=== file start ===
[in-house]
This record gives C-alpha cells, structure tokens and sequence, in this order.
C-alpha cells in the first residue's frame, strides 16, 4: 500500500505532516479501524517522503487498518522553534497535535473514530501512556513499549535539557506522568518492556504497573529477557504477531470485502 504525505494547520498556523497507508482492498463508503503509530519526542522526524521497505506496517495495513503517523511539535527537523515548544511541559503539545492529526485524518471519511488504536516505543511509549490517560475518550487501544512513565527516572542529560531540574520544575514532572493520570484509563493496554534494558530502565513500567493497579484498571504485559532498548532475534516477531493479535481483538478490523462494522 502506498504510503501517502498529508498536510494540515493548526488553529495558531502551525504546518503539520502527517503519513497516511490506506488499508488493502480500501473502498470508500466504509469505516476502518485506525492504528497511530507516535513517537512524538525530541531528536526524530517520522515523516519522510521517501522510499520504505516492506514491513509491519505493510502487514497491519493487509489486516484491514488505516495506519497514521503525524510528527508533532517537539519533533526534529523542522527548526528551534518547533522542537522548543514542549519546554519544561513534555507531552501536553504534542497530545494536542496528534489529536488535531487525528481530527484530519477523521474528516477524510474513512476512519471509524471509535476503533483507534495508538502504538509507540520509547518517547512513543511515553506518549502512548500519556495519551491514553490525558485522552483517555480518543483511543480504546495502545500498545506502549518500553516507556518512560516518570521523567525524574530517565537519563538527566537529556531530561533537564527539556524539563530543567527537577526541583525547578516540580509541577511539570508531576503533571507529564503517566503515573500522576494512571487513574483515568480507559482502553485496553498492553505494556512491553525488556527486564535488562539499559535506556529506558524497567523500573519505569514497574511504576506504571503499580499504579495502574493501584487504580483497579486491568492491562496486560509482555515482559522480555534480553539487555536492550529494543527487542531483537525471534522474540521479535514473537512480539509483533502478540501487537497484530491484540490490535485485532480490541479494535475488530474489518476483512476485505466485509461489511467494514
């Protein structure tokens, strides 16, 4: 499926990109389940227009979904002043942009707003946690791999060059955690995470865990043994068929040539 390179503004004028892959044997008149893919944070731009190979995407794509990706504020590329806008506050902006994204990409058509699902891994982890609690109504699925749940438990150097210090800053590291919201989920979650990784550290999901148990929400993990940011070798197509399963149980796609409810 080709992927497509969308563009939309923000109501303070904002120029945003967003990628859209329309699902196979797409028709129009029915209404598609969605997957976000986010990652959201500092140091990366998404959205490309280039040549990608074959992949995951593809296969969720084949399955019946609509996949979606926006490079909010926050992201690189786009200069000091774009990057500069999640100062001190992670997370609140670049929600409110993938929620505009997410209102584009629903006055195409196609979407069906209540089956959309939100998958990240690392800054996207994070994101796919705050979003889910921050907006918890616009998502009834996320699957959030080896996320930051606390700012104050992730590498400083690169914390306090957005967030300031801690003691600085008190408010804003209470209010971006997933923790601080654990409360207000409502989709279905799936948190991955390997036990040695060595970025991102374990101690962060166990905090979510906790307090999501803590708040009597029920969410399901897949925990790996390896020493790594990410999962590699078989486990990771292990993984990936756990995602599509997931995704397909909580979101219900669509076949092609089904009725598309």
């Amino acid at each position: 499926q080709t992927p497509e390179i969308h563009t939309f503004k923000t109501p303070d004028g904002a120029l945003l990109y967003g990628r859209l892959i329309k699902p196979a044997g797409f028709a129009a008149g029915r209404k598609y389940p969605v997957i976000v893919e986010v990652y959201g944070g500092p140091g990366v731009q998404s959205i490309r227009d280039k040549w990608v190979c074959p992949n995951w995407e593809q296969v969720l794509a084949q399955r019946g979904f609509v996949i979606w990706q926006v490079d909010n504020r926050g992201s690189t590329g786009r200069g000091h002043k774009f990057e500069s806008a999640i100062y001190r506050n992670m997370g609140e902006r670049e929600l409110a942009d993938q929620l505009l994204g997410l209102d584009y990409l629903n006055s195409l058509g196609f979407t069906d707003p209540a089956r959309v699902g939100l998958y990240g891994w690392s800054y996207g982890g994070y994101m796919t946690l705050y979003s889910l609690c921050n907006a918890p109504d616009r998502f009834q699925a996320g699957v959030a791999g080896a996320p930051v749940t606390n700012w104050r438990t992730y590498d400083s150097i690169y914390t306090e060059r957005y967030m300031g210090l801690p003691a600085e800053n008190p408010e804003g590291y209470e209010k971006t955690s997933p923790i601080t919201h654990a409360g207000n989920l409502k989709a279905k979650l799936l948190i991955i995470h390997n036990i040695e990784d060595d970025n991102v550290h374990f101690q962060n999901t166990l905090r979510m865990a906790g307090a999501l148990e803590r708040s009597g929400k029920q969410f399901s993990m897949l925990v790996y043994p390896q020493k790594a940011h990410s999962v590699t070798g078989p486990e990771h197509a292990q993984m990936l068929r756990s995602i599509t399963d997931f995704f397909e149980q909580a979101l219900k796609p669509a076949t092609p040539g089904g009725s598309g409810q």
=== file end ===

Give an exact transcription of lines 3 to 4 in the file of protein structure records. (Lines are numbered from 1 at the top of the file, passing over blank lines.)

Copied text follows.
C-alpha cells in the first residue's frame, strides 16, 4: 500500500505532516479501524517522503487498518522553534497535535473514530501512556513499549535539557506522568518492556504497573529477557504477531470485502 504525505494547520498556523497507508482492498463508503503509530519526542522526524521497505506496517495495513503517523511539535527537523515548544511541559503539545492529526485524518471519511488504536516505543511509549490517560475518550487501544512513565527516572542529560531540574520544575514532572493520570484509563493496554534494558530502565513500567493497579484498571504485559532498548532475534516477531493479535481483538478490523462494522 502506498504510503501517502498529508498536510494540515493548526488553529495558531502551525504546518503539520502527517503519513497516511490506506488499508488493502480500501473502498470508500466504509469505516476502518485506525492504528497511530507516535513517537512524538525530541531528536526524530517520522515523516519522510521517501522510499520504505516492506514491513509491519505493510502487514497491519493487509489486516484491514488505516495506519497514521503525524510528527508533532517537539519533533526534529523542522527548526528551534518547533522542537522548543514542549519546554519544561513534555507531552501536553504534542497530545494536542496528534489529536488535531487525528481530527484530519477523521474528516477524510474513512476512519471509524471509535476503533483507534495508538502504538509507540520509547518517547512513543511515553506518549502512548500519556495519551491514553490525558485522552483517555480518543483511543480504546495502545500498545506502549518500553516507556518512560516518570521523567525524574530517565537519563538527566537529556531530561533537564527539556524539563530543567527537577526541583525547578516540580509541577511539570508531576503533571507529564503517566503515573500522576494512571487513574483515568480507559482502553485496553498492553505494556512491553525488556527486564535488562539499559535506556529506558524497567523500573519505569514497574511504576506504571503499580499504579495502574493501584487504580483497579486491568492491562496486560509482555515482559522480555534480553539487555536492550529494543527487542531483537525471534522474540521479535514473537512480539509483533502478540501487537497484530491484540490490535485485532480490541479494535475488530474489518476483512476485505466485509461489511467494514
């Protein structure tokens, strides 16, 4: 499926990109389940227009979904002043942009707003946690791999060059955690995470865990043994068929040539 390179503004004028892959044997008149893919944070731009190979995407794509990706504020590329806008506050902006994204990409058509699902891994982890609690109504699925749940438990150097210090800053590291919201989920979650990784550290999901148990929400993990940011070798197509399963149980796609409810 080709992927497509969308563009939309923000109501303070904002120029945003967003990628859209329309699902196979797409028709129009029915209404598609969605997957976000986010990652959201500092140091990366998404959205490309280039040549990608074959992949995951593809296969969720084949399955019946609509996949979606926006490079909010926050992201690189786009200069000091774009990057500069999640100062001190992670997370609140670049929600409110993938929620505009997410209102584009629903006055195409196609979407069906209540089956959309939100998958990240690392800054996207994070994101796919705050979003889910921050907006918890616009998502009834996320699957959030080896996320930051606390700012104050992730590498400083690169914390306090957005967030300031801690003691600085008190408010804003209470209010971006997933923790601080654990409360207000409502989709279905799936948190991955390997036990040695060595970025991102374990101690962060166990905090979510906790307090999501803590708040009597029920969410399901897949925990790996390896020493790594990410999962590699078989486990990771292990993984990936756990995602599509997931995704397909909580979101219900669509076949092609089904009725598309």